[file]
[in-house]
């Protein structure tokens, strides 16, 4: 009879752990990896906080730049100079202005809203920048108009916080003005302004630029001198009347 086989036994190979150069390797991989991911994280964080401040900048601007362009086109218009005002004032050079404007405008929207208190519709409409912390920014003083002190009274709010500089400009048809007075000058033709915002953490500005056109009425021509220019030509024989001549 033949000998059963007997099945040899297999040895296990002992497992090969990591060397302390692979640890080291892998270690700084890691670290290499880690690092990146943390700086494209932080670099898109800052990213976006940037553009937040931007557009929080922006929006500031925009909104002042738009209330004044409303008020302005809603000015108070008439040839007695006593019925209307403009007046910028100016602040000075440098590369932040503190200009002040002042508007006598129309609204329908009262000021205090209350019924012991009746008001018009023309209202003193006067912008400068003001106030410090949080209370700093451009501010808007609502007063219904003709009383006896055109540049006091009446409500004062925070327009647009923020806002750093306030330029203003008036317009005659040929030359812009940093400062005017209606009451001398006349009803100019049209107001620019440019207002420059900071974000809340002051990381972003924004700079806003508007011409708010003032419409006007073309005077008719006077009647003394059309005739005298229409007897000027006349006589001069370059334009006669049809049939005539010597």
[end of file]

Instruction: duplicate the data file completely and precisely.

[in-house]
């Protein structure tokens, strides 16, 4: 009879752990990896906080730049100079202005809203920048108009916080003005302004630029001198009347 086989036994190979150069390797991989991911994280964080401040900048601007362009086109218009005002004032050079404007405008929207208190519709409409912390920014003083002190009274709010500089400009048809007075000058033709915002953490500005056109009425021509220019030509024989001549 033949000998059963007997099945040899297999040895296990002992497992090969990591060397302390692979640890080291892998270690700084890691670290290499880690690092990146943390700086494209932080670099898109800052990213976006940037553009937040931007557009929080922006929006500031925009909104002042738009209330004044409303008020302005809603000015108070008439040839007695006593019925209307403009007046910028100016602040000075440098590369932040503190200009002040002042508007006598129309609204329908009262000021205090209350019924012991009746008001018009023309209202003193006067912008400068003001106030410090949080209370700093451009501010808007609502007063219904003709009383006896055109540049006091009446409500004062925070327009647009923020806002750093306030330029203003008036317009005659040929030359812009940093400062005017209606009451001398006349009803100019049209107001620019440019207002420059900071974000809340002051990381972003924004700079806003508007011409708010003032419409006007073309005077008719006077009647003394059309005739005298229409007897000027006349006589001069370059334009006669049809049939005539010597």